Subscribe to Newsletter
Monthly Newsletter: Join more than 5,000 African literature enthusiasts!
Subscribe for African literature news, and receive a free copy of our "Guide to African Novels."

Arinze Ifeakandu. Photo credit: Santiago Sanchez.

Arinze Ifeakandu has a new short story in One Story magazine’s issue 256. “The Dreamer’s Litany” explores a volatile relationship between a Hausa man and an Igbo man in a Northern Nigerian city. Ifeakandu, whose first published story, “God’s Children Are Little Broken Things,” won him a 2015 Emerging Writer Fellowship from A Public Space and was shortlisted for the Caine Prize and the Brittle Paper Award for Fiction, is currently an MFA student at the Iowa Writers’ Workshop, where earlier this year he won the Richard Yates Short Story Contest. He has completed a collection of stories.

One Story, a respected identifier of talent, has a tradition of publishing only one story in each of its 12 annual issues, and of titling each issue after its story.

The magazine editor Patrick Ryan writes:

Our new issue, “The Dreamer’s Litany,” reaches for an answer to a very difficult question: What happens when the heart cannot have what it desires?

Auwal is a struggling shopkeeper with a wife, a daughter, and a dream of a better life. When he meets the gregarious Chief, he sees a man who might be able to help them. But Chief wants something in return—something he intuits Auwal might be able to provide no matter how reluctant he is. As their lives begin to overlap more and more, the complexities of their less-than-ideal arrangement grow. Auwal is no stranger to hardship, nor is he a stranger to a broken heart. He wants to do well, do better. But is Chief a path toward betterment, or a fast track in the opposite direction?

One Story is thrilled to be publishing Arinze Afeakandu, a young writer who was one of A Public Space’s Emerging Writer fellows and a finalist for the Caine Prize. “The Dreamer’s Litany” is a tense and fractured love story full of unexpected twists and turns that often take place away from home, after the sun goes down. As the author says in our Q&A, “At night, people will surprise you, surprise even themselves.”

Read an excerpt from “The Dreamer’s Litany” and Ifeakandu’s Q&A with Ryan: HERE.

Buy the issue HERE.

Tags: , ,

About Otosirieze Obi-Young

View all posts by Otosirieze Obi-Young
Otosirieze Obi-Young is a writer, journalist, & Deputy Editor of Brittle Paper. The recipient of the inaugural The Future Awards Prize for Literature in 2019, he is a judge for The Gerald Kraak Prize and was a judge for The Morland Writing Scholarship in 2019. He is Nonfiction Editor at 14, Nigeria’s first queer art collective, which has published volumes including We Are Flowers (2017) and The Inward Gaze (2018). He is Curator at The Art Naija Series, a sequence of e-anthologies of writing and visual art focusing on different aspects of Nigerianness, including Enter Naija: The Book of Places (2016), which explores cities, and Work Naija: The Book of Vocations (2017), which explores professions. His work in queer equality advocacy in literature has been profiled in Literary Hub. His fiction has appeared in The Threepenny Review and Transition. He has completed a collection of short stories, You Sing of a Longing, is working on a novel, and is represented by David Godwin Associates literary agency. He has an M.A. in African Studies and a combined honours B.A. in History & International Studies/English & Literary Studies, both from the University of Nigeria, Nsukka. He taught English in a private Nigerian university. Find him at otosirieze.com, where he accepts writing and editing offers, or on Instagram or Twitter: @otosirieze. When bored, he Googles Rihanna.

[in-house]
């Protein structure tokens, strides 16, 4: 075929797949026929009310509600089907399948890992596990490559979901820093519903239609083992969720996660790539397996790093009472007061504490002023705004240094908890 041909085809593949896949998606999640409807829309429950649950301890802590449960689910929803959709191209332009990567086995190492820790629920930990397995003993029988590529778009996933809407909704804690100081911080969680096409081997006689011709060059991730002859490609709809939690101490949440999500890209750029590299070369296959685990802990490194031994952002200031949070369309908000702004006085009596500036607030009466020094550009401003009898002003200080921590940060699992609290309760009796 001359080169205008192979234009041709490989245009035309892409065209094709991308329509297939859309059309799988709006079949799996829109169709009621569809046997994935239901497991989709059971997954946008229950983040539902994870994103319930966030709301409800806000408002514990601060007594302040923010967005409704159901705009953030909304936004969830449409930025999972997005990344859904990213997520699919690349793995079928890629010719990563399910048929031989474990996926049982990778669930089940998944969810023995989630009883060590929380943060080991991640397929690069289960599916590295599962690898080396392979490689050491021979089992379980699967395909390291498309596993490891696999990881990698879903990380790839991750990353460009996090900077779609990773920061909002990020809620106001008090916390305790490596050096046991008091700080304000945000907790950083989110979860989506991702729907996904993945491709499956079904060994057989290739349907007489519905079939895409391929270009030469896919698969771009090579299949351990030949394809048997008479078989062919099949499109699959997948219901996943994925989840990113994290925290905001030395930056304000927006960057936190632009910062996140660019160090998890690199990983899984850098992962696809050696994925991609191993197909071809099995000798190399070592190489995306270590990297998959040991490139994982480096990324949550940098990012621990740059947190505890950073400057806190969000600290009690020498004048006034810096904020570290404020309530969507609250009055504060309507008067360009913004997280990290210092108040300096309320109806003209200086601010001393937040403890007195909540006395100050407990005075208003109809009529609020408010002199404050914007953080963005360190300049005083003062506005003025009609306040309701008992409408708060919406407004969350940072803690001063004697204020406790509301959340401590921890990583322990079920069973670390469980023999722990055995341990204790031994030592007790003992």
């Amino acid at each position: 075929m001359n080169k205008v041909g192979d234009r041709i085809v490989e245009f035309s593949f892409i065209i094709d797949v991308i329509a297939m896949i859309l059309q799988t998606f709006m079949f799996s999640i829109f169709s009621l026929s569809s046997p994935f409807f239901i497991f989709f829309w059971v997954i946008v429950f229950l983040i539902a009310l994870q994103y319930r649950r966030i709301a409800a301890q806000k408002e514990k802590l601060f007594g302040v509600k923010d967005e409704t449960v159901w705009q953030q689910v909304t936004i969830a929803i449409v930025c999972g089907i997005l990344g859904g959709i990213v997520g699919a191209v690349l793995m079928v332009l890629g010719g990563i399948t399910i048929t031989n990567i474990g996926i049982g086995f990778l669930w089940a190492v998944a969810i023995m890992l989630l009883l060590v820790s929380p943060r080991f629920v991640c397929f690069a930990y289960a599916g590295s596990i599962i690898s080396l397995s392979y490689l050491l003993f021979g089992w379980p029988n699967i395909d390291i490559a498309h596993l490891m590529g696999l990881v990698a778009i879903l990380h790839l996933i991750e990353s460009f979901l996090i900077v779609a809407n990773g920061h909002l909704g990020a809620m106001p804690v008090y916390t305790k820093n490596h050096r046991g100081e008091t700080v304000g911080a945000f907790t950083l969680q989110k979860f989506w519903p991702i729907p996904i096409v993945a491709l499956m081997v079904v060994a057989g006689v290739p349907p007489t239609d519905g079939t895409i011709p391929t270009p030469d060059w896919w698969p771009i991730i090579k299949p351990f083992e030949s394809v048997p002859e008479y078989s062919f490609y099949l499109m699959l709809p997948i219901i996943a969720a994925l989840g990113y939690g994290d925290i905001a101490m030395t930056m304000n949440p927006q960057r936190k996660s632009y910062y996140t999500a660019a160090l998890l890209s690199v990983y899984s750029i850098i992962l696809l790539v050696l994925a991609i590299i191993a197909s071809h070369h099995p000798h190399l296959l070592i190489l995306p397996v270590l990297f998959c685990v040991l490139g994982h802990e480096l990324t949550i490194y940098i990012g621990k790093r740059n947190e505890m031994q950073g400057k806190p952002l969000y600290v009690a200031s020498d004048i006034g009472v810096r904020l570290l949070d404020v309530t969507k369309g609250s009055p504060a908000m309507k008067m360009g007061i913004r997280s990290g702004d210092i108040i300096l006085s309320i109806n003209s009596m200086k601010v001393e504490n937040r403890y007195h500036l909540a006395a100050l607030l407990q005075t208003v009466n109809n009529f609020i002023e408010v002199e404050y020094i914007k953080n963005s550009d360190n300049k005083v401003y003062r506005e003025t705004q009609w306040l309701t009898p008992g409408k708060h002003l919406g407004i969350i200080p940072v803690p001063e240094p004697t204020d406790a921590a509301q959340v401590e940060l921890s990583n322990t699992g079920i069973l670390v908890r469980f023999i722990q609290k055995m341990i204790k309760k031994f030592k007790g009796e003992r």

No comments yet.

Leave a Reply

Welcome to Brittle Paper, your go-to site for African writing and literary culture. We bring you all the latest news and juicy updates on publications, authors, events, prizes, and lifestyle. Follow us on Twitter and Instagram (@brittlepaper) and sign up for our "I love African Literature" newsletter.

Monthly Newsletter!

Subscribe for African literature news, and receive a free copy of our
"Guide to African Novels."

Archives

Ukamaka Olisakwe’s Forthcoming Novel, Ogadinma, Is a Feminist Story Set in ’80s Nigeria

ukamaka olisakwe - ogadinma - graph

The Nigerian writer Ukamaka Olisakwe is set to release a new novel. Titled Ogadinma, or Everything Will Be All Right, […]

Resoketswe Manenzhe Wins 2020 Dinaane Debut Fiction Award for Her Novel, Scatterlings

Resoketswe - Scatterlings @avatar_reso 2

The 2020 Dinaane Debut Fiction Award has been awarded to the South African writer Resoketswe Manenzhe for her novel Scatterlings. […]

Down River Road, a New Print & Online Magazine Exploring the Alternative in Literature, Music, & Visual Art, Calls for Submissions to Second Issue

down river road journal

A new Nairobi-based print and online magazine, down river road, is exploring the margins, the shifting centers, and the new […]

Dr Stella Nyanzi Wins Appeal at Ugandan Court, Regains Freedom, But Is Possibly Re-arrested

stella nyanzi - graph - kampala dispatch

Dr Stella Nyanzi is free. The academic, feminist and queer rights advocate has been in prison for criticising Uganda’s long-serving […]

Apply for This Fully-funded Creative Writing Scholarship at the University of East Anglia, Sponsored by the Miles Morland Foundation

UEA - Literature@UEA Twitter

The Miles Morland Foundation African Writers’ Scholarship is currently accepting accepting applications for its 2020 program. It is an initiative […]

Chinelo Okparanta Recalls Her First Teenage Crush

chinelo okparanta - bucknell university

“I was 16 years old, nearly 17, when a boy first expressed interest in me. Or, maybe it was that […]

Thanks for signing up!

Never miss out on new posts. Subscribe to a digest, too:

No thanks, I only want the monthly newsletter.